Facts on Twisted Stomach / GDV in Dogs
Bloat sounds be a funny word, but there is nothing funny about bloat when it comes to dogs. The issue of dog bloat this is downright scary and must be addressed immediately and properly.
Dog bloat, twisted stomach, and stomach torsion, all refer to the medical term, gastric dilatation-volvulus, abbreviated as GDV. This is a life-threatening condition where a dog’s belly fills with gas (gastric dilatation) and causes the stomach to twist (volvulus), cutting off the blood supply to the abdominal organs and ultimately causing death if untreated.
Because of the urgency of this condition, it is very important to be able to identify the symptoms of GDV. If you witness the following conditions, take your dog to the vet or an emergency animal clinic immediately.
- Bloating in the stomach. This is not subtle swelling – it will be obvious that the dog’s belly is distended with air and gas.
- Repeated attempts to vomit or belch. The dog will try to release the buildup and pressure of air inside. With GDV, the entrance and exit to the abdominal cavity have been pinched off by the twisting of the stomach and the effort to belch or vomit will be futile.
- Shallow panting. These small rapid breaths are a sign that the dog is in distress.
- Restlessness or total immobility. These opposites are both signs that the dog is uncomfortable and/or in pain.
- Pale gums and tongue. This is a clear indication that blood flow has been disrupted.
Even if you only see some of these symptoms, it’s best to head to the vet’s office and ask questions later. It is possible for a dog to develop bloat without it escalating to a twisted stomach, but only an x-ray can determine that for sure. Once GDV occurs, the clock is ticking so I cannot emphasize enough the importance of seeking immediate treatment – this is not a condition that can be approached with a “wait and see” mentality.
Unfortunately, treatment for GDV is not always successful. This condition has a mortality rate of about 30 percent, and there can be serious complications encountered while trying to correct this issue. This condition is treated by first relieving the pressure in the stomach – through the esophagus if possible, or by inserting a needle into the abdomen. Once the air and gas have been released, the vet will determine if full GDV has occurred by taking an x-ray. If the stomach has twisted, surgery must be performed. This surgery has complications of its own – and the vet will discuss the possible risks and recovery issues – but once the stomach has twisted, surgery is the only possibility (to my knowledge) to save the dog’s life.
An ounce of prevention could really be worth a pound of cure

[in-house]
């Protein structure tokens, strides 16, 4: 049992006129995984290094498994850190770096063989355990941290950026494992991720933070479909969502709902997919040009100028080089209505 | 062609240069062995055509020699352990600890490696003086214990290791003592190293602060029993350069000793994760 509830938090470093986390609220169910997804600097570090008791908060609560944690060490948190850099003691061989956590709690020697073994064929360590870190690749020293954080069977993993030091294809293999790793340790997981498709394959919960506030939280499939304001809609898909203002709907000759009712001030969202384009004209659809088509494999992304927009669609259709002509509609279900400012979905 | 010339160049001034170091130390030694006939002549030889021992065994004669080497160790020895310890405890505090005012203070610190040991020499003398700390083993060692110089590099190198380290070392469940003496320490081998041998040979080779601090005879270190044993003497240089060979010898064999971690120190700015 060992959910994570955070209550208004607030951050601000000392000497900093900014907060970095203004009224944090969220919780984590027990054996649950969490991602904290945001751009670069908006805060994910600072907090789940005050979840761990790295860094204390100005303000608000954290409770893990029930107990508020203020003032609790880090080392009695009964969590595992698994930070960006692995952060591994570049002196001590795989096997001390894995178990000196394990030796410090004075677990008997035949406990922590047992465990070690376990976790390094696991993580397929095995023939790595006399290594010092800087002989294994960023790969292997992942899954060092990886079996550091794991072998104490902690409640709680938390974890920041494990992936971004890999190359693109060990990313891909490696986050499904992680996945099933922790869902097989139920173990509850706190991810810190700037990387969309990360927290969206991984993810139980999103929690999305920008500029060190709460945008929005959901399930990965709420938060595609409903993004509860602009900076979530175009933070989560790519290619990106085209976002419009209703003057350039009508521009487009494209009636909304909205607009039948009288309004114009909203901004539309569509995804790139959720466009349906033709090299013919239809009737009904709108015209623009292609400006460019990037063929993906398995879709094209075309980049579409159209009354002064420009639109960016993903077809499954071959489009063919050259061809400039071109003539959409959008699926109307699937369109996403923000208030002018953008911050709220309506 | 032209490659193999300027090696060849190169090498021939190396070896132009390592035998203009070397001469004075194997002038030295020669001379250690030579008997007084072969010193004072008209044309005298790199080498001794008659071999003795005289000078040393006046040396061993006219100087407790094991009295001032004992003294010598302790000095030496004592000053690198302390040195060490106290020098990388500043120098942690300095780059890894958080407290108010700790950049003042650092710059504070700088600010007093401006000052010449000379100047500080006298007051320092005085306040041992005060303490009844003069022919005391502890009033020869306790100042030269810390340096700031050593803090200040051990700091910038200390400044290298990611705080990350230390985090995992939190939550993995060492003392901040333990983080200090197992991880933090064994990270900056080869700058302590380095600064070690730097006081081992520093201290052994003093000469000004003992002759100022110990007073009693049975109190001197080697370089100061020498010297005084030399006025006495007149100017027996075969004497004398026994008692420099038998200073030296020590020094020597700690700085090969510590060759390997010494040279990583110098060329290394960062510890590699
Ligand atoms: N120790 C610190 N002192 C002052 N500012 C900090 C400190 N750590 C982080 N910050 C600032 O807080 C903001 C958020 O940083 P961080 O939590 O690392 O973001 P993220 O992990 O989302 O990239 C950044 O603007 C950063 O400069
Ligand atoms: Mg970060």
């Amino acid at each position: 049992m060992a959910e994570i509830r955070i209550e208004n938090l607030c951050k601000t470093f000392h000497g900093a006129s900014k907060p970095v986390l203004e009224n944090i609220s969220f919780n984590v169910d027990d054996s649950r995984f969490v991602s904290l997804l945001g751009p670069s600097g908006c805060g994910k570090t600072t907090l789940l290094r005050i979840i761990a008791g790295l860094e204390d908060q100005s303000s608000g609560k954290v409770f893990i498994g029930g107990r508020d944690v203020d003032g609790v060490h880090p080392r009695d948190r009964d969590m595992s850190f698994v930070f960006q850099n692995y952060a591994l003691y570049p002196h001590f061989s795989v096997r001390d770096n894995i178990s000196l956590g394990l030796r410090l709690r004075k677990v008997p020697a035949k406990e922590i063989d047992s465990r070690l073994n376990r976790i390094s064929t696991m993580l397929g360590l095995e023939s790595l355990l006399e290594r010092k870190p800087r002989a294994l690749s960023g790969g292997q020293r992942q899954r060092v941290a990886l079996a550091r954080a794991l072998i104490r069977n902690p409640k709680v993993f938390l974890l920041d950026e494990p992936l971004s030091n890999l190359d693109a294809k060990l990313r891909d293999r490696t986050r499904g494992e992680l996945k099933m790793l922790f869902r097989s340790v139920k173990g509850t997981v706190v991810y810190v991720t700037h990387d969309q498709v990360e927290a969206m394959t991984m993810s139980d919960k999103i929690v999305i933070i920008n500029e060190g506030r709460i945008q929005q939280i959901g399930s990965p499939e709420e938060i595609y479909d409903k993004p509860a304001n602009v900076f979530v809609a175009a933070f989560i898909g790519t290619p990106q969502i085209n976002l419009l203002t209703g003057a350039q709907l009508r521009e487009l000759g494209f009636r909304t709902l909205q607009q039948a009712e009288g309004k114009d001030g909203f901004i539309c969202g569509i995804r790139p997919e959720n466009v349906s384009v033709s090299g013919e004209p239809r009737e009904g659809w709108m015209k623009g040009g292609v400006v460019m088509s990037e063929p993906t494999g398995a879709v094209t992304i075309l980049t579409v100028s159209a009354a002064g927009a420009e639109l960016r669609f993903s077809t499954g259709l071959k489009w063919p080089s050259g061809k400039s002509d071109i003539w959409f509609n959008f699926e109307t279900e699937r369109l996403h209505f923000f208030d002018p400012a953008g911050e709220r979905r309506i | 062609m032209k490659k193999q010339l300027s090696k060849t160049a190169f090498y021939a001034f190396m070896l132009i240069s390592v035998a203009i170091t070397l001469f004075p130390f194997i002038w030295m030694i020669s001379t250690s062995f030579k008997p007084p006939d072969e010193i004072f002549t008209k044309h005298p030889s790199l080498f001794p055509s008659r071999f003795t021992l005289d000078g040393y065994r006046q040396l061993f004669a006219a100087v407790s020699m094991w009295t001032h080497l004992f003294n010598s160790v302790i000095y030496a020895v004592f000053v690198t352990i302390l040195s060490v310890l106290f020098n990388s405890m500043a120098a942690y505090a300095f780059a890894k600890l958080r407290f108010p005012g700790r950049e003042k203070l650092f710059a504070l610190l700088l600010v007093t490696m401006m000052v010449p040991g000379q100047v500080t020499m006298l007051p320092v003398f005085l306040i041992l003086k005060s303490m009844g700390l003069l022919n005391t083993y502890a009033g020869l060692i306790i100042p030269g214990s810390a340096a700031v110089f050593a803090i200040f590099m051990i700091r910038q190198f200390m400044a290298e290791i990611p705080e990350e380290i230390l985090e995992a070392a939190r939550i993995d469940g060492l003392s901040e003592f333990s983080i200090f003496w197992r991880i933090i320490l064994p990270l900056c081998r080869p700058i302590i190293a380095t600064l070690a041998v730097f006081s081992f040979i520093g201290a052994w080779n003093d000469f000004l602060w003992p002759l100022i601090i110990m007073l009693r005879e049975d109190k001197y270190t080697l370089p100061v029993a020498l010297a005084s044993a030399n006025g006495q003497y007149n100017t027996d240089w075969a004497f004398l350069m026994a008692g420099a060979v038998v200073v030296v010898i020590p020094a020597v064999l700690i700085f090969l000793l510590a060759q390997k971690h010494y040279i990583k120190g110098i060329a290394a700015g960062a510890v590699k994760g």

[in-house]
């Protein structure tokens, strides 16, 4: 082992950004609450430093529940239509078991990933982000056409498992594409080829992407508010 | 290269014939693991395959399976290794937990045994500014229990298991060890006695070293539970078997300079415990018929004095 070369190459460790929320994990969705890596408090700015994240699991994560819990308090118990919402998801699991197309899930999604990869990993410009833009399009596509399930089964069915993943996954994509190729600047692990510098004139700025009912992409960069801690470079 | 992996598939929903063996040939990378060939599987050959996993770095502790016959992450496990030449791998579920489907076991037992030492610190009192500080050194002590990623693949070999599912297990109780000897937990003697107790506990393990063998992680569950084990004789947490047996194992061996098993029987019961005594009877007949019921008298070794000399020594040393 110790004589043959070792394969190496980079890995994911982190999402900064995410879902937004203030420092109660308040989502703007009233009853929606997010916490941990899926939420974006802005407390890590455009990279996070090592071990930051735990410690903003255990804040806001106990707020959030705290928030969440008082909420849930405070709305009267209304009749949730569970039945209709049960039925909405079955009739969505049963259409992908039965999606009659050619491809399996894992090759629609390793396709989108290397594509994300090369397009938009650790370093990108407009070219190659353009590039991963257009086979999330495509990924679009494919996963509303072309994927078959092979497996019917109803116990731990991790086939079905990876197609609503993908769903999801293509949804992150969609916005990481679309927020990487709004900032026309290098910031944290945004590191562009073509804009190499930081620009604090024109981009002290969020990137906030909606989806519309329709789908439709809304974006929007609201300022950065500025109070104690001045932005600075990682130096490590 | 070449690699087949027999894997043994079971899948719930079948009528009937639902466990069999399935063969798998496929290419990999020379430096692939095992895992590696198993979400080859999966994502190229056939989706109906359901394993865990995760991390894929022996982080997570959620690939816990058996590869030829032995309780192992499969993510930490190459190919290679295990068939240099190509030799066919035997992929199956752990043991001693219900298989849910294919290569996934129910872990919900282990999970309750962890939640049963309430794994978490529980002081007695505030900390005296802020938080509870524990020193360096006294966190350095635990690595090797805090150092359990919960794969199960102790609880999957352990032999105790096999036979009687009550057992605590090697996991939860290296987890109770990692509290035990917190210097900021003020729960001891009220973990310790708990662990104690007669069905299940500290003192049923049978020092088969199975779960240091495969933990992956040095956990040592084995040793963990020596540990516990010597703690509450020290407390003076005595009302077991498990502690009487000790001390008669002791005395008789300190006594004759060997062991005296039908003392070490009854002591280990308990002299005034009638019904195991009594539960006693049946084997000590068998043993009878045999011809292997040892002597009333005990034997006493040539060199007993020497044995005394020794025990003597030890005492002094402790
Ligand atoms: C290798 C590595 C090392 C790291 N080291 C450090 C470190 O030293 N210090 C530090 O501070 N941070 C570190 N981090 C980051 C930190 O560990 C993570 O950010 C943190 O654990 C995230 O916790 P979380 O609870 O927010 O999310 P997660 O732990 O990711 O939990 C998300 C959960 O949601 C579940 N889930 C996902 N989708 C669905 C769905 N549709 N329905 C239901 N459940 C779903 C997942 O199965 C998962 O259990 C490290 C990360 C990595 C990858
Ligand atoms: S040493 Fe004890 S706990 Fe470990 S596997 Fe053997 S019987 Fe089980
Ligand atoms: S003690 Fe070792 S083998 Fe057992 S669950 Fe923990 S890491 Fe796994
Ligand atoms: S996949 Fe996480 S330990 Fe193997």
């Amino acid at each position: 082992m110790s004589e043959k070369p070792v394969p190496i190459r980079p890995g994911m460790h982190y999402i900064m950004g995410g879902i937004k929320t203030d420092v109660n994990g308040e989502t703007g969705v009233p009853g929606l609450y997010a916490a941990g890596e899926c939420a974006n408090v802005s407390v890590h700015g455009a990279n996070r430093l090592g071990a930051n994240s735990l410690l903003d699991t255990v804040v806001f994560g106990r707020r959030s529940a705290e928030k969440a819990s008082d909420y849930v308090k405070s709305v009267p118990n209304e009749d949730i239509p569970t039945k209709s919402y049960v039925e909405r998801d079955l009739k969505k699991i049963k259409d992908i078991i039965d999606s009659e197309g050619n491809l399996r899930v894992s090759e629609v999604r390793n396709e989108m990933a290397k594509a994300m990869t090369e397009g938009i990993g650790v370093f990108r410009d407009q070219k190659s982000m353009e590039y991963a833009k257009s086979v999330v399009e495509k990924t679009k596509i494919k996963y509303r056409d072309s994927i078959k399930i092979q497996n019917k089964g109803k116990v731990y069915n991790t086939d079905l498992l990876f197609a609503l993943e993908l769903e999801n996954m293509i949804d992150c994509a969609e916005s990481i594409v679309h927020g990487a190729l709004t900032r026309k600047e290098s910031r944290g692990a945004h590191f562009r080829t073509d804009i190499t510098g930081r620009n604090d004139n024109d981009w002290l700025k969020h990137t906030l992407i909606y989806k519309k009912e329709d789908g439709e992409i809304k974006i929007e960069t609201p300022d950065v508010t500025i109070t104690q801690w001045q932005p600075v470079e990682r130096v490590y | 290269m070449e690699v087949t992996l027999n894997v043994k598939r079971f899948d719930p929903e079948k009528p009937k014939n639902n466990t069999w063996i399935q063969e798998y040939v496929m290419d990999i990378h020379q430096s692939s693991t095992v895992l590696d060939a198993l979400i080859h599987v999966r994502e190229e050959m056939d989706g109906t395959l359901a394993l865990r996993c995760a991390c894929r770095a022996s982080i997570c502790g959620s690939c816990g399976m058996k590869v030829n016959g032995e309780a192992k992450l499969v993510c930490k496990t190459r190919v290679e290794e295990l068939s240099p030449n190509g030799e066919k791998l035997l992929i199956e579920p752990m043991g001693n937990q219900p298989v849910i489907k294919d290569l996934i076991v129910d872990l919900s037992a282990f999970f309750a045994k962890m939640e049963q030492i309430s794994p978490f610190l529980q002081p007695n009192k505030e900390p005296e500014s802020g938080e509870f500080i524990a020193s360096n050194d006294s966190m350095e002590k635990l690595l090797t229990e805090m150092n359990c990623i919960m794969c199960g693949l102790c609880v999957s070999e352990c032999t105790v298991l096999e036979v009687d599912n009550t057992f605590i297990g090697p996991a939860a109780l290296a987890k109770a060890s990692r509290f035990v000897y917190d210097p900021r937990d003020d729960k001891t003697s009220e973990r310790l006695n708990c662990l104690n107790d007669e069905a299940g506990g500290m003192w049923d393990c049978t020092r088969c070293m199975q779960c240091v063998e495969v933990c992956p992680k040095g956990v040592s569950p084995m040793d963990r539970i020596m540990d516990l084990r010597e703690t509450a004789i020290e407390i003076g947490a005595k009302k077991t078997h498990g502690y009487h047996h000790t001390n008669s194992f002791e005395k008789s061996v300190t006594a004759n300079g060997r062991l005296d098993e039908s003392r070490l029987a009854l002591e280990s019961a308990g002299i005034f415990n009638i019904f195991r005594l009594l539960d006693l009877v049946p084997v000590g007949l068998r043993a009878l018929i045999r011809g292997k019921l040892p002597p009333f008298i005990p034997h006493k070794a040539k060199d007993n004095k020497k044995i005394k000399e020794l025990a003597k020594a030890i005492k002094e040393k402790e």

Risk Factors and Prevention:
Large and giant breed dogs with deep, narrow chests are more prone to developing GDV – these include great Great Danes, some setter breeds like, Weimaraner, and Saint Bernard. The cause of this condition is unknown and there has been extensive research and debate about key contributing factors – everything from the elevation of the dog’s food bowl to psychological stressors.
But because this condition starts in the stomach – let’s start by looking at what is being put in the stomach.
Most commercial dog foods contain a high content of fermentable carbohydrates like corn, rice, and wheat. Not only do dogs not require these kinds of carbohydrates in their diet, but this fermentation also produces extra gas during digestion which is not good for any dog – especially one predisposed to GDV. Look into a low-carb food that will naturally help cut out the extra gas.
The Role of Nutrition in Dog Bloat:
Also, consider the role nutrition plays in building a strong body and digestive system in general. The additives and preservatives in many kibble foods can deprive the body of being able to absorb whatever real nutrition the kibble may contain. It’s important to find quality food that doesn’t just fill a dog’s belly but truly nourishes his whole body. An ounce of prevention could be worth a pound of cure regarding GDV. Natural supplements can also help keep the digestive system balanced and healthy.
The fact is – even if every good idea is implemented, there is a possibility that this condition can still occur. Does this mean we should just throw up our hands and wait for the inevitable? No, but be educated and proactive about bloat and GDV. The more you know, the better the chance your dog will survive or even avoid this awful experience.
Renown canine nutritionist, Linda Arndt, affectionately known as the “Great Dane Lady“, promoted a supplemental regimen for large breeds prone to dog bloat, called a “Core 4” philosophy. As a part of all diets for this large breed, she recommended 4 parts: 1. Dietary Enzymes (NZYMES Granules). 2. Digestive Enzymes & 3. Probiotics (Nzymes Bac-Pak Plus). 4. pH enhancement (Nzymes Ox-E-Drops). We have taken her recommendations and created a simple kit – seen below.